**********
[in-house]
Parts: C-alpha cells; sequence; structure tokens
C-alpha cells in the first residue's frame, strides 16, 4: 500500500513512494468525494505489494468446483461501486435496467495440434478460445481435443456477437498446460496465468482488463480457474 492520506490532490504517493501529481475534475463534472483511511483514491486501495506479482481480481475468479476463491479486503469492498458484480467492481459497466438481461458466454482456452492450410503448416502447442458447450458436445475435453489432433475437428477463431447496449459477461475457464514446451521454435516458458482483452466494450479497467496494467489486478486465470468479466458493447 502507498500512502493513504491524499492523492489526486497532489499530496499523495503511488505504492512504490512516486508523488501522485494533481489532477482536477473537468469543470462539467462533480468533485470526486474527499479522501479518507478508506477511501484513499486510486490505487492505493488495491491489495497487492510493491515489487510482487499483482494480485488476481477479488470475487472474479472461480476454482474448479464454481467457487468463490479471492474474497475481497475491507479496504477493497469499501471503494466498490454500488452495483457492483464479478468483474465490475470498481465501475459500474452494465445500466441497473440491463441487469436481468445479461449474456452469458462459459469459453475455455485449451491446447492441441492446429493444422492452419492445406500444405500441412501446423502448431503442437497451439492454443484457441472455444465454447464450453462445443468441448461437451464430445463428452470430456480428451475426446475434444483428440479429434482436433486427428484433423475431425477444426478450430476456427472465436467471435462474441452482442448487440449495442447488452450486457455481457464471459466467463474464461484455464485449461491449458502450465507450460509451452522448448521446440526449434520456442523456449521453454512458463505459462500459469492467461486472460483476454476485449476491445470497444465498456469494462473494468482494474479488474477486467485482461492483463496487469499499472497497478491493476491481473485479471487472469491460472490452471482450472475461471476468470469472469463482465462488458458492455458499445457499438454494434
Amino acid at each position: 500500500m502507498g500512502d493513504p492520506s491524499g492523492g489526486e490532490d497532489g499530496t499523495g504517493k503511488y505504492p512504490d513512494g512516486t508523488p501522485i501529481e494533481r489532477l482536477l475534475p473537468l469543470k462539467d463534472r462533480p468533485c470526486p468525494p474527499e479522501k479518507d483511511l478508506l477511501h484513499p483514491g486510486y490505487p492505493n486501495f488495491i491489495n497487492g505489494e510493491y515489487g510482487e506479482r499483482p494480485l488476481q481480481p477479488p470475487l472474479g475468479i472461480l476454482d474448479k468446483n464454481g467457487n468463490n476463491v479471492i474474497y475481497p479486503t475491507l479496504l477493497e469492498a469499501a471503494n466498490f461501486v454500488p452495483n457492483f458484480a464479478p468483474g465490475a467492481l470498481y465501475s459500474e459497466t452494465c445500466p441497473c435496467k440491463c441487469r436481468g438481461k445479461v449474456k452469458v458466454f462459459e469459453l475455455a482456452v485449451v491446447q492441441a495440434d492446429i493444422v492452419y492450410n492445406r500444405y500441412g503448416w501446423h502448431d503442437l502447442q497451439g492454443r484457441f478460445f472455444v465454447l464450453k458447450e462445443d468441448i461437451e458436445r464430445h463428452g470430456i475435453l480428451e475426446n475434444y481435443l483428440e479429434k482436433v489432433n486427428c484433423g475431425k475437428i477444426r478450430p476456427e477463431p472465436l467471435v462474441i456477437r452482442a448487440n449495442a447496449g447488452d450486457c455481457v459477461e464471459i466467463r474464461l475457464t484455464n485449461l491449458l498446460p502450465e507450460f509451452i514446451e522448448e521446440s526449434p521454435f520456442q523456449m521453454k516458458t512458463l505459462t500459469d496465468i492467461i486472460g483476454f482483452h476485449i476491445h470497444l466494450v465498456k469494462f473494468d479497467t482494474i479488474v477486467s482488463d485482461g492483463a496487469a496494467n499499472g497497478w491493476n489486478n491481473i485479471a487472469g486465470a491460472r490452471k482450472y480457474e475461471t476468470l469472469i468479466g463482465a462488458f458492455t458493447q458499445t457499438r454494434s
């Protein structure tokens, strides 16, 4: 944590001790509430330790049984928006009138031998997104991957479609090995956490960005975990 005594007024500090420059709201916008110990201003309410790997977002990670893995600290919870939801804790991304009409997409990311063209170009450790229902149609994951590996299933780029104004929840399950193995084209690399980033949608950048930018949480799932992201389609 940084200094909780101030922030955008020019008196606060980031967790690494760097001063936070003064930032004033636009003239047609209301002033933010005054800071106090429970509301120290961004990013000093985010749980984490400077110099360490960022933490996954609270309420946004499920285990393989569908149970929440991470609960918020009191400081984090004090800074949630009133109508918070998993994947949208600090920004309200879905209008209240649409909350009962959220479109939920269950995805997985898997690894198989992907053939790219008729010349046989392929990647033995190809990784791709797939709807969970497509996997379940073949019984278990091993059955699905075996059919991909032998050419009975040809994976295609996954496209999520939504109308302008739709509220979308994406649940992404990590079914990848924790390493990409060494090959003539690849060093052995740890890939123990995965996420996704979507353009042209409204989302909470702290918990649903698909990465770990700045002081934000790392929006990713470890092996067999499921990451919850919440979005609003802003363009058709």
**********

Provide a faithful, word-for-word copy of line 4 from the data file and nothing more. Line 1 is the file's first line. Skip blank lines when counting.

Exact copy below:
Amino acid at each position: 500500500m502507498g500512502d493513504p492520506s491524499g492523492g489526486e490532490d497532489g499530496t499523495g504517493k503511488y505504492p512504490d513512494g512516486t508523488p501522485i501529481e494533481r489532477l482536477l475534475p473537468l469543470k462539467d463534472r462533480p468533485c470526486p468525494p474527499e479522501k479518507d483511511l478508506l477511501h484513499p483514491g486510486y490505487p492505493n486501495f488495491i491489495n497487492g505489494e510493491y515489487g510482487e506479482r499483482p494480485l488476481q481480481p477479488p470475487l472474479g475468479i472461480l476454482d474448479k468446483n464454481g467457487n468463490n476463491v479471492i474474497y475481497p479486503t475491507l479496504l477493497e469492498a469499501a471503494n466498490f461501486v454500488p452495483n457492483f458484480a464479478p468483474g465490475a467492481l470498481y465501475s459500474e459497466t452494465c445500466p441497473c435496467k440491463c441487469r436481468g438481461k445479461v449474456k452469458v458466454f462459459e469459453l475455455a482456452v485449451v491446447q492441441a495440434d492446429i493444422v492452419y492450410n492445406r500444405y500441412g503448416w501446423h502448431d503442437l502447442q497451439g492454443r484457441f478460445f472455444v465454447l464450453k458447450e462445443d468441448i461437451e458436445r464430445h463428452g470430456i475435453l480428451e475426446n475434444y481435443l483428440e479429434k482436433v489432433n486427428c484433423g475431425k475437428i477444426r478450430p476456427e477463431p472465436l467471435v462474441i456477437r452482442a448487440n449495442a447496449g447488452d450486457c455481457v459477461e464471459i466467463r474464461l475457464t484455464n485449461l491449458l498446460p502450465e507450460f509451452i514446451e522448448e521446440s526449434p521454435f520456442q523456449m521453454k516458458t512458463l505459462t500459469d496465468i492467461i486472460g483476454f482483452h476485449i476491445h470497444l466494450v465498456k469494462f473494468d479497467t482494474i479488474v477486467s482488463d485482461g492483463a496487469a496494467n499499472g497497478w491493476n489486478n491481473i485479471a487472469g486465470a491460472r490452471k482450472y480457474e475461471t476468470l469472469i468479466g463482465a462488458f458492455t458493447q458499445t457499438r454494434s